Writing and Publishing: This year I managed to get some of my projects underway. I got The Bet out in paperback, published in both paperback and Kindle a little collection of poems called Accidental Emeralds. Emeralds made it to the number one spot in women’s poetry, something that amused me massively. My old friend the Mad Priest keeps telling me to give up the day job (novels) and concentrate on the poetry, but alas, poetry does not sell and nice as it was to get to number one, it didn’t take many sales to get there! In May I published Square Peg, in Kindle only so far. I have done a paperback but it’s not on sale yet as it needs some adjusting. It’s done quite well, has garnered 8 reviews (would love more) and I am making some notes for a possible further book focused on the main character Chloe. Away With The Fairies made it to number one in two categories this year: metaphysical literary fiction and metaphysical and visionary fiction. This was much more of a feat and I was very proud about this. Overall, sales have slumped dramatically, not just for me but for many authors and unlike others who are seeing this as a sign of the apocalypse, I think it’s simply the effect of a saturation of the market and a corresponding dip in individual market share. The sheer number of books out there makes it harder to find any level of visibility. It does depress me, though, so every time a new review pops up for any book, it gives me a lift as it means someone I don’t know found my books and liked them. I have been low enough to consider packing it in, pulling all my books and walking away. There are a few things that stop me: the fact that I do have loyal readers is a big one, but also, what else would I, could I do?

I also published The Hedgeway, a short novella, which was published for Hallowe’en, and which did nicely. Other books sell in fits and starts. My first novel to be published, Strangers and Pilgrims, still sells, but in lower numbers than before. I’d love to see the number of reviews increase; it’s stalled at 35, nearly all of them five or four star. I am making notes and writing scenes for a possible sequel for that too.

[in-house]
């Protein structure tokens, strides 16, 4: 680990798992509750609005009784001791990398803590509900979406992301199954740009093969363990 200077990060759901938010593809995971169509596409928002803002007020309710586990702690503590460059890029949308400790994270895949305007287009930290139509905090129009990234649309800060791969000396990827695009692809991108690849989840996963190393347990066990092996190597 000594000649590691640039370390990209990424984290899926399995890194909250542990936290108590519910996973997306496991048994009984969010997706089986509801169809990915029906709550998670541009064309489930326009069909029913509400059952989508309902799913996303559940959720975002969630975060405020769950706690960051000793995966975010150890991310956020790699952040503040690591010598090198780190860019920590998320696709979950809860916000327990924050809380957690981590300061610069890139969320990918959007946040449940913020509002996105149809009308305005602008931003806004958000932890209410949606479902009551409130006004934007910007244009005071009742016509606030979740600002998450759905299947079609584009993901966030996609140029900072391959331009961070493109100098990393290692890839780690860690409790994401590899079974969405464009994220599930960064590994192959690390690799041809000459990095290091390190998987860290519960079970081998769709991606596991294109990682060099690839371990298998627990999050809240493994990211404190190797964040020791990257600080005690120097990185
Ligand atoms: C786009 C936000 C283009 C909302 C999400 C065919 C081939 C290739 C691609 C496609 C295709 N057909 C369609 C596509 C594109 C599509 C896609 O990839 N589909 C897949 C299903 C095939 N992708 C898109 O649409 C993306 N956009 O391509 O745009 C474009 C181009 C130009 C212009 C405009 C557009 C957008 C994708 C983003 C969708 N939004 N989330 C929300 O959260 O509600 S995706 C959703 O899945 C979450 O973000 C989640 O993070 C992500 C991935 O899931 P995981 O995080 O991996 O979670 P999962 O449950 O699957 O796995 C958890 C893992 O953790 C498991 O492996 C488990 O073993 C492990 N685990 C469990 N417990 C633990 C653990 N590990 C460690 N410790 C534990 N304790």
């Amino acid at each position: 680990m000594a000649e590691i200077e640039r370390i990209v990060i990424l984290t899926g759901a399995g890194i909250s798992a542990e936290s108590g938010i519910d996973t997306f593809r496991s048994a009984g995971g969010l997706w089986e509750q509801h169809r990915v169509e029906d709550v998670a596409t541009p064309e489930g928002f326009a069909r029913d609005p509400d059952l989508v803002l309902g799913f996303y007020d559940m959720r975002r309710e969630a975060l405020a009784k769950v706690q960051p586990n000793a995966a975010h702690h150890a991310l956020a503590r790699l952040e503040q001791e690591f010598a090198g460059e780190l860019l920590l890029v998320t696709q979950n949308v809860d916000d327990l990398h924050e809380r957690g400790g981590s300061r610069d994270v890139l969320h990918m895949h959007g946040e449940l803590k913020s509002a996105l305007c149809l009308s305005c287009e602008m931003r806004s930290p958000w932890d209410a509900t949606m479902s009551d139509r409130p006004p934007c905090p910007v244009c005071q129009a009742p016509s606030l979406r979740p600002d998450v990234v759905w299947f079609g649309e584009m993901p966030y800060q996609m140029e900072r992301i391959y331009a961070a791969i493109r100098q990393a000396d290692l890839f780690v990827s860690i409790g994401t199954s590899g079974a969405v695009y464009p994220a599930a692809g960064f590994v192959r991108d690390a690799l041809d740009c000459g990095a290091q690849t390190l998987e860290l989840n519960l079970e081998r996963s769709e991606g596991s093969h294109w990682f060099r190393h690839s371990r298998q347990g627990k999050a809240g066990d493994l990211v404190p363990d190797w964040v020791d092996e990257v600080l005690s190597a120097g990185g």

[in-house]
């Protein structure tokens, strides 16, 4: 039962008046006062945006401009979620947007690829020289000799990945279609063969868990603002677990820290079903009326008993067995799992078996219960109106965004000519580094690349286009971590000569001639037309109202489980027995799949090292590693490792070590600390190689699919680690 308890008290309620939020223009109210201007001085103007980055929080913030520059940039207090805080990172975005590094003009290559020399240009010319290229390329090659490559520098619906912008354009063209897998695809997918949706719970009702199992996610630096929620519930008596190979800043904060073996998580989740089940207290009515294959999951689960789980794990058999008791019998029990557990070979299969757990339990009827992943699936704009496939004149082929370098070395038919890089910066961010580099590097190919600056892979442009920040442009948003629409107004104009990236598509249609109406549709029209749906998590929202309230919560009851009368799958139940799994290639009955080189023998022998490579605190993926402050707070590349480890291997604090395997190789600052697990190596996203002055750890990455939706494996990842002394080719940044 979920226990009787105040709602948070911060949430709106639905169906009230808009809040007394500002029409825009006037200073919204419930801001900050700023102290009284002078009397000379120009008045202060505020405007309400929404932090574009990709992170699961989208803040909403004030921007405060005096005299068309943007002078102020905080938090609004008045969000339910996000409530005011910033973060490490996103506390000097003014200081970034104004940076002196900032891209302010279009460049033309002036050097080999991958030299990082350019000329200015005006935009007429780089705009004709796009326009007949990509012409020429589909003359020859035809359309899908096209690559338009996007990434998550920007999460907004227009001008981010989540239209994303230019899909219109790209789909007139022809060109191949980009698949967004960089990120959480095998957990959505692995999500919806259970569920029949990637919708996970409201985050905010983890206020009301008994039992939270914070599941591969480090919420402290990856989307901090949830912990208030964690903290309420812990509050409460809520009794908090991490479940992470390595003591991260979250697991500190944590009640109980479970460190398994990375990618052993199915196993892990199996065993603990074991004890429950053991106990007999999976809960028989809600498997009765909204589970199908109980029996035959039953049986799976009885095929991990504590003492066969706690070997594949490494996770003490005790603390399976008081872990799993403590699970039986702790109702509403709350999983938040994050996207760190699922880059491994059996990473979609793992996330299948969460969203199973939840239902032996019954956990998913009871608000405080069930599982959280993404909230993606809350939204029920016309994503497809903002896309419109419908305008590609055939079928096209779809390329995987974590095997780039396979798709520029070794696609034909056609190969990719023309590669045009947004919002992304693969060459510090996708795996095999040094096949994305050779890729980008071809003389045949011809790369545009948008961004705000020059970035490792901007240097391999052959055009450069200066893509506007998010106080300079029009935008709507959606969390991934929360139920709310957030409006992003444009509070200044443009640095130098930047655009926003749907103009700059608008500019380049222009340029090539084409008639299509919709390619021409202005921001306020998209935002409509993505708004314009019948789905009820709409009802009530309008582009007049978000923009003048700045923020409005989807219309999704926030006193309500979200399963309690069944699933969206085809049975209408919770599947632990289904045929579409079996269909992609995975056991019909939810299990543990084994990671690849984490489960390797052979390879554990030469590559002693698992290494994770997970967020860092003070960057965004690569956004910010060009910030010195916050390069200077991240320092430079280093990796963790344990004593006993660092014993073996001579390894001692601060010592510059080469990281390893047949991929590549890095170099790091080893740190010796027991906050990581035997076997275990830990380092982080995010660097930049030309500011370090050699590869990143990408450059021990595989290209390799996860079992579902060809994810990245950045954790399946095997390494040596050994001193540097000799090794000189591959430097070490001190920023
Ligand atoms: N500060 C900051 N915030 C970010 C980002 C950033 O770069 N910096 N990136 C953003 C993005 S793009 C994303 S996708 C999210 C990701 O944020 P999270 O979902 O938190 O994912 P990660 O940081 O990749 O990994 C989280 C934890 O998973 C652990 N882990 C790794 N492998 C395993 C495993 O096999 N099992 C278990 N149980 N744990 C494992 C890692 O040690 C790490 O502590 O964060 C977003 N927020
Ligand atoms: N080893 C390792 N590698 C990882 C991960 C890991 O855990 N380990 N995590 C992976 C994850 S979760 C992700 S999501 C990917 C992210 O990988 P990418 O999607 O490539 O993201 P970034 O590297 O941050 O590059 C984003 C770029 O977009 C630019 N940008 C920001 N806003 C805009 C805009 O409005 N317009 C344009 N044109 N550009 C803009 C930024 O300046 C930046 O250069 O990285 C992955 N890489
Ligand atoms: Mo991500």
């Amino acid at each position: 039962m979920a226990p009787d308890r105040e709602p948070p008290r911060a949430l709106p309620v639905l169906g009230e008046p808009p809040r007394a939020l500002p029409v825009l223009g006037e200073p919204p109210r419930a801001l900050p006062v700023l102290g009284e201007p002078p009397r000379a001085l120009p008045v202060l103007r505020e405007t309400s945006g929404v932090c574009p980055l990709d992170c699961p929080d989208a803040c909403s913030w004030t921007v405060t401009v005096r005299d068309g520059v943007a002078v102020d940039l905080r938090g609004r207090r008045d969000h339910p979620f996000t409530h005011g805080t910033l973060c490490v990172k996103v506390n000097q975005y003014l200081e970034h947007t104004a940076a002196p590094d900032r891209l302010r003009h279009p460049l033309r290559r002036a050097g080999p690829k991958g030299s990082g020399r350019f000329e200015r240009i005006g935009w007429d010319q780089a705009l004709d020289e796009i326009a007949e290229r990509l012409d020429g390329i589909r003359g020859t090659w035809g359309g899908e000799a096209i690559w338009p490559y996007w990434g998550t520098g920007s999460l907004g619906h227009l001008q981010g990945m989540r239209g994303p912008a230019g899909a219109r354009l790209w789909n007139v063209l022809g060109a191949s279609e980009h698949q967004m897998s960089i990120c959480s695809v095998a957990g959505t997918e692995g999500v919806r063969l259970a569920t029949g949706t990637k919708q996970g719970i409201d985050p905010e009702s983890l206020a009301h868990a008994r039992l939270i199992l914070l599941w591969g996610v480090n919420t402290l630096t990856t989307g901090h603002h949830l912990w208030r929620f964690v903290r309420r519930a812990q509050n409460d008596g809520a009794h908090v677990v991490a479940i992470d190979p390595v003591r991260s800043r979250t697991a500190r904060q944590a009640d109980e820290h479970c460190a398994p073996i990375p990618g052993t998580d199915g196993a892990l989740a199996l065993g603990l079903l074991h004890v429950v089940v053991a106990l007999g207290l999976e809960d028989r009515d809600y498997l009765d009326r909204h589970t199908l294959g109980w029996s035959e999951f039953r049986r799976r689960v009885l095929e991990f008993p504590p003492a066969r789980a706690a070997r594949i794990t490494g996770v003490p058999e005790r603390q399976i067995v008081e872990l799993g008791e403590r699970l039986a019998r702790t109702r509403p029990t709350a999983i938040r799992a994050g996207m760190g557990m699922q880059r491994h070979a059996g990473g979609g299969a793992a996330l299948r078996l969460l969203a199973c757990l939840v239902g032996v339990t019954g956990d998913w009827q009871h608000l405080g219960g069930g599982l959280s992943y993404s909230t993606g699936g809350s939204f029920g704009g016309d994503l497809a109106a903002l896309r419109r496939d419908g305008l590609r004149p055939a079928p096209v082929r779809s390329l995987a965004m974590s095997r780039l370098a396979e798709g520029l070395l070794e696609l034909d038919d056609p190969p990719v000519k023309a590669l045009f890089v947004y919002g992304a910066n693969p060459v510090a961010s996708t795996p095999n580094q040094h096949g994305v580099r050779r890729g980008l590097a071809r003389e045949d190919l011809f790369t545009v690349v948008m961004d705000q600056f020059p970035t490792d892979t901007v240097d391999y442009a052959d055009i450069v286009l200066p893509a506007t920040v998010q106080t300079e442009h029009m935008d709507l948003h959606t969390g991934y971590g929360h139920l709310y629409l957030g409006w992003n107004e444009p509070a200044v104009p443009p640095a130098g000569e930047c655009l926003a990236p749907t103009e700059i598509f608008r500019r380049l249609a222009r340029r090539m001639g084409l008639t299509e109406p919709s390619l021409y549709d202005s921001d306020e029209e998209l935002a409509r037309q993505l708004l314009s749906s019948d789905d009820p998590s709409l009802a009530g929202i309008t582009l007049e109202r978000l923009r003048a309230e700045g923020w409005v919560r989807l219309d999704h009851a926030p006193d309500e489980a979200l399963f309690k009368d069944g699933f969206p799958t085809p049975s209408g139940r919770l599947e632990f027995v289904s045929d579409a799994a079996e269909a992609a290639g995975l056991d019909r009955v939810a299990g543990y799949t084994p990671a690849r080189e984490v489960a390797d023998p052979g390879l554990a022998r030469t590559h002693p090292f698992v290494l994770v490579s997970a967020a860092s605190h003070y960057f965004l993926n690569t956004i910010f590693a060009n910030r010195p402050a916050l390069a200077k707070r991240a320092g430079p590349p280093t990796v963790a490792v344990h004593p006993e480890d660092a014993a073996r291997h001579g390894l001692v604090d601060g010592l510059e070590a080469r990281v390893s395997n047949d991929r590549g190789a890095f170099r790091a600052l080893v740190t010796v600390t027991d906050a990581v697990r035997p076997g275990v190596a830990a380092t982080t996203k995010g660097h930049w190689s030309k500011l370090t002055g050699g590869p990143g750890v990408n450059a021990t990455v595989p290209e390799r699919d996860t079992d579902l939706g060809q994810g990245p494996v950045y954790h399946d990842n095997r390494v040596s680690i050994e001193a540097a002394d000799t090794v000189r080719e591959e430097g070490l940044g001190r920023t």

The Bet gathered some astounding reviews this year, something else that has given me a reason to carry on; to see that people got the book to the extent they did gave me hope. The only negative review it has so far gathered is actually quite funny. I have two sequels already written, the first needing a good cover and a polish, the second needing to have some level of communication with someone who knows a thing or two about how UK court cases are run (if you are such a person or know one, please get in touch).

In terms of new writing, obviously it’s been limited because of my illness. Dexter meant I was really struggling because my brain no longer had the facilities needed to write longer fiction. The Hedgeway was only 17k words long, and that was a struggle. My mind is clearing still, and I have been plugging away at a novel I began almost two years ago. It’s at around 50k words and I did hope to finish it this year but I’ve not managed that. I’m having to let myself work at whatever pace I can. The long term project begun as Lost, a serial, goes on when the right mood arrives, and is around 30k words long. Another stalled project is on my hard drive, from a good few years ago, before Dexter got his claws into me. As I said earlier, I have begun writing bits and pieces for the sequel to Strangers and Pilgrims, but that could be a while as I am finding it a slow process to let my writing return. There’s some ideas and notes for another book featuring Chloe and Isobel, but nothing more than rough writing in my free-writing notebooks.

I began doing some free-writing in September, the idea being to take any sense of pressure off myself. I can write whatever comes, whether scenes from stories yet to unfold, poetry, ranting, just ideas or phrases. It’s a good way to get a few things down to play with. I’ve always had this underlying belief that once I begin something “properly” it’s hard to change it, often impossible, so this makes any new project much harder because of the pressure to get it perfect first time. A free-writing draft notebook is proving very useful in letting ideas out without them getting set in stone. I’ve got a lot of Moleskine notebooks in readiness for this becoming more a part of my daily life.

Next year: well, I don’t like making resolutions. Book-wise, I have a second and longer collection of poetry being readied. A Box of Darkness will have 66 poems in. I’m still trying to find an easy way to construct an interactive table of contents for Kindle, which is slowing a lot down. I have also a collection of modern fables for grown-ups, provisionally entitled Méchant Loup ~ fables for grown-ups, that needs a cover and a polish. I’ve also put together a collection of essays from this blog, on depression, which needs a title (I have been playing with a few) and a cover. I intend to use some version of the picture I’ve been using here as a banner, and for this book to be part of a series of books of essays from this blog. There’s too many essays here to make a single book, and it’s got so large that any reader won’t easily find what they might need. So the first of the collections will be coming out as soon as I can manage it. Novel-wise, I want to release the first of the sequels to The Bet as plenty of people have been asking for it. I also want to finish the novel I began two years ago; I’ve got tired of it, really, because it’s been there unfinished too long and in some ways I began it for all the wrong reasons. I want to get myself to a point where I can say, there, it’s done.